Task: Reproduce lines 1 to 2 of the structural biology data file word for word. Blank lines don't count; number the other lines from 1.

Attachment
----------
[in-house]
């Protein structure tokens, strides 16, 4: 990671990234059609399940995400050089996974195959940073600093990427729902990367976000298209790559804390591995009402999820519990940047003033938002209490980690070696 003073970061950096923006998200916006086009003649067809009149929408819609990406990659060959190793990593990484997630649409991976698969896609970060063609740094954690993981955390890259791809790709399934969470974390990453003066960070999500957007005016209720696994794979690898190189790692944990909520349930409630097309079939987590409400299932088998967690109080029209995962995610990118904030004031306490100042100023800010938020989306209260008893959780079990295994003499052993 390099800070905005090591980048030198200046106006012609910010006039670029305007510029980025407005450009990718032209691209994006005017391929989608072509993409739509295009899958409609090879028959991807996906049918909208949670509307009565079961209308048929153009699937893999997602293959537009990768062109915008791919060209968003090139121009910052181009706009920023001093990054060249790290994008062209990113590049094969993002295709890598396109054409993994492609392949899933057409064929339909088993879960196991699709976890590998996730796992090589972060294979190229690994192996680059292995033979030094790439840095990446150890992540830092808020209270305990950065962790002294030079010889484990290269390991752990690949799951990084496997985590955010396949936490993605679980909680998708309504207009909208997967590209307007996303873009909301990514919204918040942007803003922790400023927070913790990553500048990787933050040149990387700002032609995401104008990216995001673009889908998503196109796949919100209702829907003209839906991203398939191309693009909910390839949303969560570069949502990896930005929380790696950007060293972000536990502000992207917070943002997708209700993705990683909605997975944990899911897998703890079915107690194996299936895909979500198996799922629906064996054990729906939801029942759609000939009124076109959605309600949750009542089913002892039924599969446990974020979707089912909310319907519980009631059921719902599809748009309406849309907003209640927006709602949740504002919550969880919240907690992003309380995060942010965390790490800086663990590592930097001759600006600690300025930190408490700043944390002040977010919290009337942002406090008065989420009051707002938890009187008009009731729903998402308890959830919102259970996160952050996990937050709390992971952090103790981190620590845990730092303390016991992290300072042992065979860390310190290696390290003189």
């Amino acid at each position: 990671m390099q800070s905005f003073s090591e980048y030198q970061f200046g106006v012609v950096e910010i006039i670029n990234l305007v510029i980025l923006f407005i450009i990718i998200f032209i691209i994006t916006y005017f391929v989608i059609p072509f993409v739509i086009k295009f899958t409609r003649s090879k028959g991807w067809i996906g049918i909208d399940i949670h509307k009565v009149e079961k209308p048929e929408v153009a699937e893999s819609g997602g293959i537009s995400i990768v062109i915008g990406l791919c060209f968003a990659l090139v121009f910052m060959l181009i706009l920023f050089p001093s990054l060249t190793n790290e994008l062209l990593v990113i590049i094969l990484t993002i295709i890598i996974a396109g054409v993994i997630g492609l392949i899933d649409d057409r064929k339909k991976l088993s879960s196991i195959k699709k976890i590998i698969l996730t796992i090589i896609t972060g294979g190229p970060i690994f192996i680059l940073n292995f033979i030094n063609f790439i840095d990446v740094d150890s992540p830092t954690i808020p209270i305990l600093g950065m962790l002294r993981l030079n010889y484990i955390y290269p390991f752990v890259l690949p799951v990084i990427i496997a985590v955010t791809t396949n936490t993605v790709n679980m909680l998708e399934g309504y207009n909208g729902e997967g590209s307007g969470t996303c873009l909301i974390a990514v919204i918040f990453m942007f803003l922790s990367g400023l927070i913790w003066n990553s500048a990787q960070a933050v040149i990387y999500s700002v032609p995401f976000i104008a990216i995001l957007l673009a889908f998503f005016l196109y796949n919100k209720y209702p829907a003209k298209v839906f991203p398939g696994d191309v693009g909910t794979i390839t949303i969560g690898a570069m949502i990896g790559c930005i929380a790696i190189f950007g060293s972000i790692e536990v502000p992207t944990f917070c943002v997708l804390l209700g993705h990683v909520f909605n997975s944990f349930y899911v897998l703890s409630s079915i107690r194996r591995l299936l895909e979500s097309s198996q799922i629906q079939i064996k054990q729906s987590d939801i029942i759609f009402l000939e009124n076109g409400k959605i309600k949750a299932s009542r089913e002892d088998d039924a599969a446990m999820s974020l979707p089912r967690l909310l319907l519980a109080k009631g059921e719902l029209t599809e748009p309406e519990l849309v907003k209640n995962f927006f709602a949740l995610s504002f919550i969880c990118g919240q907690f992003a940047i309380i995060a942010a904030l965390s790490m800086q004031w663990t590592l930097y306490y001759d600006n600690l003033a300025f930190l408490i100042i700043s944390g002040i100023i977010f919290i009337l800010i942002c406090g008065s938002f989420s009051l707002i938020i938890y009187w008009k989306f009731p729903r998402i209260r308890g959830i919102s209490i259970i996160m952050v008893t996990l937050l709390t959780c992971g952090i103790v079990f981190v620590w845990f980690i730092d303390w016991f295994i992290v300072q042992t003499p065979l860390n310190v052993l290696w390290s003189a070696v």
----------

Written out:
[in-house]
């Protein structure tokens, strides 16, 4: 990671990234059609399940995400050089996974195959940073600093990427729902990367976000298209790559804390591995009402999820519990940047003033938002209490980690070696 003073970061950096923006998200916006086009003649067809009149929408819609990406990659060959190793990593990484997630649409991976698969896609970060063609740094954690993981955390890259791809790709399934969470974390990453003066960070999500957007005016209720696994794979690898190189790692944990909520349930409630097309079939987590409400299932088998967690109080029209995962995610990118904030004031306490100042100023800010938020989306209260008893959780079990295994003499052993 390099800070905005090591980048030198200046106006012609910010006039670029305007510029980025407005450009990718032209691209994006005017391929989608072509993409739509295009899958409609090879028959991807996906049918909208949670509307009565079961209308048929153009699937893999997602293959537009990768062109915008791919060209968003090139121009910052181009706009920023001093990054060249790290994008062209990113590049094969993002295709890598396109054409993994492609392949899933057409064929339909088993879960196991699709976890590998996730796992090589972060294979190229690994192996680059292995033979030094790439840095990446150890992540830092808020209270305990950065962790002294030079010889484990290269390991752990690949799951990084496997985590955010396949936490993605679980909680998708309504207009909208997967590209307007996303873009909301990514919204918040942007803003922790400023927070913790990553500048990787933050040149990387700002032609995401104008990216995001673009889908998503196109796949919100209702829907003209839906991203398939191309693009909910390839949303969560570069949502990896930005929380790696950007060293972000536990502000992207917070943002997708209700993705990683909605997975944990899911897998703890079915107690194996299936895909979500198996799922629906064996054990729906939801029942759609000939009124076109959605309600949750009542089913002892039924599969446990974020979707089912909310319907519980009631059921719902599809748009309406849309907003209640927006709602949740504002919550969880919240907690992003309380995060942010965390790490800086663990590592930097001759600006600690300025930190408490700043944390002040977010919290009337942002406090008065989420009051707002938890009187008009009731729903998402308890959830919102259970996160952050996990937050709390992971952090103790981190620590845990730092303390016991992290300072042992065979860390310190290696390290003189």